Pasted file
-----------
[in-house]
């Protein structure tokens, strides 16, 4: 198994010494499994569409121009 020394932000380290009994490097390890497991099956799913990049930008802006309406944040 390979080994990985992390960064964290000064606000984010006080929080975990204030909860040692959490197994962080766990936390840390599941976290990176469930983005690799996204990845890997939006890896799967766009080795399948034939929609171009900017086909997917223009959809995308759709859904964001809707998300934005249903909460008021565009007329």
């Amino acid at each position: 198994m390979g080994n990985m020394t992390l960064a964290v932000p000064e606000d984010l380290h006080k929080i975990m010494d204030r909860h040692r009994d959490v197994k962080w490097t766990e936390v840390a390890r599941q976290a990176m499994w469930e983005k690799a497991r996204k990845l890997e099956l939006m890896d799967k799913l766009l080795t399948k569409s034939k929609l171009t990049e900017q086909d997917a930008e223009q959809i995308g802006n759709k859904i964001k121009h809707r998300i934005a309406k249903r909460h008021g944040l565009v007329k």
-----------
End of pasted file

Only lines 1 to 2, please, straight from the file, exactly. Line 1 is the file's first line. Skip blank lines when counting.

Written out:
[in-house]
């Protein structure tokens, strides 16, 4: 198994010494499994569409121009 020394932000380290009994490097390890497991099956799913990049930008802006309406944040 390979080994990985992390960064964290000064606000984010006080929080975990204030909860040692959490197994962080766990936390840390599941976290990176469930983005690799996204990845890997939006890896799967766009080795399948034939929609171009900017086909997917223009959809995308759709859904964001809707998300934005249903909460008021565009007329």